Weather modification, or cloud seeding, has long been recognized as a means to enhance existing water supplies. Cloud seeding had its beginnings in 1946 at the General Electric Research Laboratories in Schenectady, New York. Cloud seeding can assist nature in the formation of precipitation, with appropriate types and numbers of nuclei at the proper times and places. Cloud seeding projects have been carried out in over 20 countries. Projects are generally conducted either during the winter or summer months. While wintertime projects target the enhancement of mountain snow-pack within a watershed, summertime projects are aimed at enhancing precipitation and/or reducing damage from hail.

"Seeding" winter storm clouds over mountains is well established and understood. Clouds form as moist air is lifted and cooled during its passage across mountain ranges. Left to nature, many clouds are highly inefficient precipitators, retaining more than 90 percent of their moisture. By cloud seeding, the precipitation efficiency can be greatly improved. Generally, silver iodide is used in ground generators to produce artificial ice nuclei that form ice crystals. Spreading the nuclei via aircraft is also common. These crystals attract moisture from the surrounding air forming droplets that grow large enough to fall to the ground as snow. Some projects using ground-based silver iodide generators to seed winter storms over mountain areas in the western United States have operated continuously since 1950. The process for seeding mountain clouds is shown in Figure 1.

snow seed
cloud seed
Precipitation data from a number of cloud seeding projects have been examined in detail for evidence of downwind effects. Results from these analyses show a slight increase in precipitation in areas up to 90 miles downwind from the project area. No decrease in precipitation has been detectable farther downwind from any long-term cloud seeding project.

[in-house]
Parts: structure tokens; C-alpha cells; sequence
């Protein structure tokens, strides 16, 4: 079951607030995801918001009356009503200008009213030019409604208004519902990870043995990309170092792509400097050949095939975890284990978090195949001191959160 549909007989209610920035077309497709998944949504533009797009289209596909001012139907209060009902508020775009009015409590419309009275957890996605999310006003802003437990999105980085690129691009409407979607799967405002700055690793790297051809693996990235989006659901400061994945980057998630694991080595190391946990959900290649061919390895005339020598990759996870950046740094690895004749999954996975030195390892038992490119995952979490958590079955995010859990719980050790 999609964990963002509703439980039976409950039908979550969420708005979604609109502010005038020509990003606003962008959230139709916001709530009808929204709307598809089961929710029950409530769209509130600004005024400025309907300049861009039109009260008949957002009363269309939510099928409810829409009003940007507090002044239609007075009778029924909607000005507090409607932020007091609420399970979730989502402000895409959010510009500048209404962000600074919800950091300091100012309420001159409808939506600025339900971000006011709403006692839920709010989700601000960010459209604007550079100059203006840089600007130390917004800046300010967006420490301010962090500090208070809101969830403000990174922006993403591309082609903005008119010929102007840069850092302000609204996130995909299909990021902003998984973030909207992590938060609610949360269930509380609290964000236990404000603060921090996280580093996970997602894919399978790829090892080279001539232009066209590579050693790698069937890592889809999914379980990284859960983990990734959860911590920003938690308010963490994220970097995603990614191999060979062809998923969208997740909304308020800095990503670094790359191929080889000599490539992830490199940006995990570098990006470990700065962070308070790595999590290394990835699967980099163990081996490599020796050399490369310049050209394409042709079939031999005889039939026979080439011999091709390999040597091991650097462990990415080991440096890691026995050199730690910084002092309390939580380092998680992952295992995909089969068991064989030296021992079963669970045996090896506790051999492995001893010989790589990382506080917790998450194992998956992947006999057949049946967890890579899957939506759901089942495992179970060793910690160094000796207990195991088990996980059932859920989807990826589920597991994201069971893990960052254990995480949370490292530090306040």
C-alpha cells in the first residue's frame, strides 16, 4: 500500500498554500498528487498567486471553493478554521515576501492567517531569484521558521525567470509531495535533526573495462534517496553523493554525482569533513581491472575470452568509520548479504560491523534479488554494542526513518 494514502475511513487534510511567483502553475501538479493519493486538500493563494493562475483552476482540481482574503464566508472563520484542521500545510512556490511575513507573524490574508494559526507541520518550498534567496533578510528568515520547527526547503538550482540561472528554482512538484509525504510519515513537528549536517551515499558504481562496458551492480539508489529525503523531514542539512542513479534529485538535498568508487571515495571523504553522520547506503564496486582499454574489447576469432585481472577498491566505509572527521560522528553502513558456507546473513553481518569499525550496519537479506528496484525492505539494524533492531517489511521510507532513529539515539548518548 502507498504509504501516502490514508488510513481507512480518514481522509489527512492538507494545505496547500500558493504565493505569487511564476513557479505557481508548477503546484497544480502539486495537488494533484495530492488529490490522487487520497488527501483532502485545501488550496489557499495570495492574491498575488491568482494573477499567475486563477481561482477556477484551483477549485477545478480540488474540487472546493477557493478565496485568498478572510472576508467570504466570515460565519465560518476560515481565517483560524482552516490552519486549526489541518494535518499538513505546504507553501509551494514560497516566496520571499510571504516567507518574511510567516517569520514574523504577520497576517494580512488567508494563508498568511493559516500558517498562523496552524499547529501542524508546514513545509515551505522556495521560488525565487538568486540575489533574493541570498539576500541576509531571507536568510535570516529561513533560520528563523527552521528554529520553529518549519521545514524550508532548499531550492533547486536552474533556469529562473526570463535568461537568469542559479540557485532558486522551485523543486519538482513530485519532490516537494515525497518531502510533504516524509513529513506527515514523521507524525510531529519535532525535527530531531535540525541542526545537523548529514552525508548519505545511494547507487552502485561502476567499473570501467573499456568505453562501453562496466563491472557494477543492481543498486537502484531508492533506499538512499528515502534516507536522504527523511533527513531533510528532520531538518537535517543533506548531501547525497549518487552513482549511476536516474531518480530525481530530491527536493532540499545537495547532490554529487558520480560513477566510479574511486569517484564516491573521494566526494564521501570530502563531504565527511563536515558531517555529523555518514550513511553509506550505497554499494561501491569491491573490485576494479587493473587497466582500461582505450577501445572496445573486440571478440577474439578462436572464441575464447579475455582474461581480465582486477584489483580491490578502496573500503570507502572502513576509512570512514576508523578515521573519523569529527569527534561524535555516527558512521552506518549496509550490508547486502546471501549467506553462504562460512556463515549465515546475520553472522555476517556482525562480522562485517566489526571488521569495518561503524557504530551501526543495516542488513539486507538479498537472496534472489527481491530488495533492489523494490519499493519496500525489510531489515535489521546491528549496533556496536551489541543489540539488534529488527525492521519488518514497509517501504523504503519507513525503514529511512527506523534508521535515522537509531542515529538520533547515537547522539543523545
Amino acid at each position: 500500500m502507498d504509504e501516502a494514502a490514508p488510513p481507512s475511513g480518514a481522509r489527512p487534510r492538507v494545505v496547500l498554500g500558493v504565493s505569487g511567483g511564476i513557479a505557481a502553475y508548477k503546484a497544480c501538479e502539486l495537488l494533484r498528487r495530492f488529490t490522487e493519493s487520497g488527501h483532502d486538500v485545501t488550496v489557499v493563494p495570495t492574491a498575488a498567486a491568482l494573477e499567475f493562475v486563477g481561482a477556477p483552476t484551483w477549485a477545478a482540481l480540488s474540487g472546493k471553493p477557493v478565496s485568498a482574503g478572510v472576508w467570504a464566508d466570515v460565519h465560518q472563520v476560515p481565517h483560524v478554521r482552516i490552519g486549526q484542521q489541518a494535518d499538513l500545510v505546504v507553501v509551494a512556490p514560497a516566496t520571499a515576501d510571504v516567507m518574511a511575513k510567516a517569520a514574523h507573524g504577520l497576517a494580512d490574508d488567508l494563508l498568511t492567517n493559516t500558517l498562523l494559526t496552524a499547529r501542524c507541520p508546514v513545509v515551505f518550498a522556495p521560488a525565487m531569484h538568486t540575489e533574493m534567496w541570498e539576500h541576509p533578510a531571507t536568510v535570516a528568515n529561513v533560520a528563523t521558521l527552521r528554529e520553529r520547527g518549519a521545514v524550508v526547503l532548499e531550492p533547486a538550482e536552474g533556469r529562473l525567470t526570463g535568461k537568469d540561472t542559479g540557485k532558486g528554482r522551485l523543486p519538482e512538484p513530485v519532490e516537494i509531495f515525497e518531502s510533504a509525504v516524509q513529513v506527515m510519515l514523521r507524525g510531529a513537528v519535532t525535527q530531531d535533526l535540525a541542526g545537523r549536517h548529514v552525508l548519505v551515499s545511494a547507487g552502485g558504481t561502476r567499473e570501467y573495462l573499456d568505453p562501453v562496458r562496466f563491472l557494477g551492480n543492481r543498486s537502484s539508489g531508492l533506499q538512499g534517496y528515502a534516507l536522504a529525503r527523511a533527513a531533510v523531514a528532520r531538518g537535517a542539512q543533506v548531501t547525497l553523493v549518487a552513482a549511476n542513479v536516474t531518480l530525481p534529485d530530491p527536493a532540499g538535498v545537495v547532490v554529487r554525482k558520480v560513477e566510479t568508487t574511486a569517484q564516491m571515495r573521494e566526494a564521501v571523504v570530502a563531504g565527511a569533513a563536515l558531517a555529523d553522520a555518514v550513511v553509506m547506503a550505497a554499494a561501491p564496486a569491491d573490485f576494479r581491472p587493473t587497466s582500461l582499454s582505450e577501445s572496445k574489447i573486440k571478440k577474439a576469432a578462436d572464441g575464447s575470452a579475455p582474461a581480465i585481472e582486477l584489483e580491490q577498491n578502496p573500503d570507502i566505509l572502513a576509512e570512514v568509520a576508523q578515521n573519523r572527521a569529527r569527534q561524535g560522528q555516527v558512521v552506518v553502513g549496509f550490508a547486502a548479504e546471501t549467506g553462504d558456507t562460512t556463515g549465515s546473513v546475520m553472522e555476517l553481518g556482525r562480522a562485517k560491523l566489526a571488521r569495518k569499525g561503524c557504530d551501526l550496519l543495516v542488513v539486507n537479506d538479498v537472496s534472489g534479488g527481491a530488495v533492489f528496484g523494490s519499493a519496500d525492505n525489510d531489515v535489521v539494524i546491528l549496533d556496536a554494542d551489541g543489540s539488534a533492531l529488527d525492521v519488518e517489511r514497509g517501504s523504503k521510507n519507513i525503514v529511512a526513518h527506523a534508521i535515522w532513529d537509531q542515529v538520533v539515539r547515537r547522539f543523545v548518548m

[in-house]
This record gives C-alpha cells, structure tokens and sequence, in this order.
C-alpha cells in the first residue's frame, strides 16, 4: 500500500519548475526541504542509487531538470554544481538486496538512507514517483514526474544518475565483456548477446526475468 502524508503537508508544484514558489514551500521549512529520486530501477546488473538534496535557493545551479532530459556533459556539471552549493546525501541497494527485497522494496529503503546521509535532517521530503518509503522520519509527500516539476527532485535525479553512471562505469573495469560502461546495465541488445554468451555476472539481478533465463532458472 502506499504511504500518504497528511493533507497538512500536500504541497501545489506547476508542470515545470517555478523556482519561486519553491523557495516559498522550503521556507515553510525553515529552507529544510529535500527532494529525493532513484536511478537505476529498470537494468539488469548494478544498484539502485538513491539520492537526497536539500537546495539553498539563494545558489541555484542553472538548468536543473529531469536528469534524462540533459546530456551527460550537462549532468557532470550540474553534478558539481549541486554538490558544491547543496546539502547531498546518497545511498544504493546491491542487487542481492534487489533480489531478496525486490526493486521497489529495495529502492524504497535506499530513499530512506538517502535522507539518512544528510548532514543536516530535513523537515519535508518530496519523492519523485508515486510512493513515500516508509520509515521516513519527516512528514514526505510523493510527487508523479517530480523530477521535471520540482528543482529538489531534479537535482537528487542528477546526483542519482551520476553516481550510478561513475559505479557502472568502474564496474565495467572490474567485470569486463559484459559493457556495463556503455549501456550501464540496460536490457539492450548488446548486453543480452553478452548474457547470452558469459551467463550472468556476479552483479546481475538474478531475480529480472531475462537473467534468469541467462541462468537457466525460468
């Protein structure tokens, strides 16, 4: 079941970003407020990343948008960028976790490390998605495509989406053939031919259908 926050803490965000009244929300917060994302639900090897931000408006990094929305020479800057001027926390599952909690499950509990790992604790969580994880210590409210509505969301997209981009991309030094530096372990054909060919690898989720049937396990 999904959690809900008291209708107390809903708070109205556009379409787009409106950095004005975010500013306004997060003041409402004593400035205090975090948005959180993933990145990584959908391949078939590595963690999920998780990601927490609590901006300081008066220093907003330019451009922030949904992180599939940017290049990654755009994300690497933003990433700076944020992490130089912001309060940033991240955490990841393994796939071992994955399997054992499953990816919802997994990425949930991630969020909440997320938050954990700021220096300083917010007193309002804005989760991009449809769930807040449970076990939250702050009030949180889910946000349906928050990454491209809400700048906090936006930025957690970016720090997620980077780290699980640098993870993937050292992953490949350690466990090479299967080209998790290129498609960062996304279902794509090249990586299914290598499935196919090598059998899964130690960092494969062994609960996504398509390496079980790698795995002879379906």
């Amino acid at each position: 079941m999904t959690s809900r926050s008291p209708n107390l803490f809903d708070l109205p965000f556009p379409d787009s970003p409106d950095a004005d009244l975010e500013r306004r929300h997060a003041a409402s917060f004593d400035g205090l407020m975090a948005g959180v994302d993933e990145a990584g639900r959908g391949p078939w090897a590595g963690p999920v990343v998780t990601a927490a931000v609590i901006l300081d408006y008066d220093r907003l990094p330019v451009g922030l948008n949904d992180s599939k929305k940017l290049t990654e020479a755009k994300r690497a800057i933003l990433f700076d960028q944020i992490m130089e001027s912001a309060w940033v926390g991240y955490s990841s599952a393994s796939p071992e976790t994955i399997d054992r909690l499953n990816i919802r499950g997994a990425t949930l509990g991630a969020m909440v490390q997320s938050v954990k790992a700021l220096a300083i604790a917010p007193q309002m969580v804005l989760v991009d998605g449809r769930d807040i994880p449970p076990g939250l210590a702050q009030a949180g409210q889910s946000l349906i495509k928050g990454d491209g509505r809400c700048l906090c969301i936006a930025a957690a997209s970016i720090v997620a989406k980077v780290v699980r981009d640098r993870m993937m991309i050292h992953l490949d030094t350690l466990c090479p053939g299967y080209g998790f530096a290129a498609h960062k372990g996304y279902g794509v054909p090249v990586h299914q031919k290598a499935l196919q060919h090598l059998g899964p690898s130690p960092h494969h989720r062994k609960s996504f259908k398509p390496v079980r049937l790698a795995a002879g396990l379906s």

The first cloud seeding project in Utah began in the early 1950's in the central portion of the state. Cloud seeding started again in 1973 and has continued to the present. In 1973 the Utah Legislature passed the Utah Cloud Seeding Act. This law provided for licensing cloud seeding operators and permitting cloud seeding projects by the Utah Division of Water Resources.

The act states that for water right purposes all water derived from cloud seeding will be treated as though it fell naturally. The act also allowed for the Division to sponsor and/or cost share in cloud seeding projects. Since 1976, the state through the Division and Board of Water Resources has cost shared with local entities for cloud seeding projects. Recent cost sharing by the board has been 37-50 percent

Utah wintertime project areas that have been seeded in the past are shown in the figure to the right. Some ski resorts have conducted cloud seeding projects. The resorts do not cost-share with the Board of Water Resources; their cloud seeding projects are completely self-funded.

Click here to see a table showing the timeline of cloud seeding participation for each county in the state. In the table, the years marked with an 'X' indicate active (financial) participation in a cloud seeding program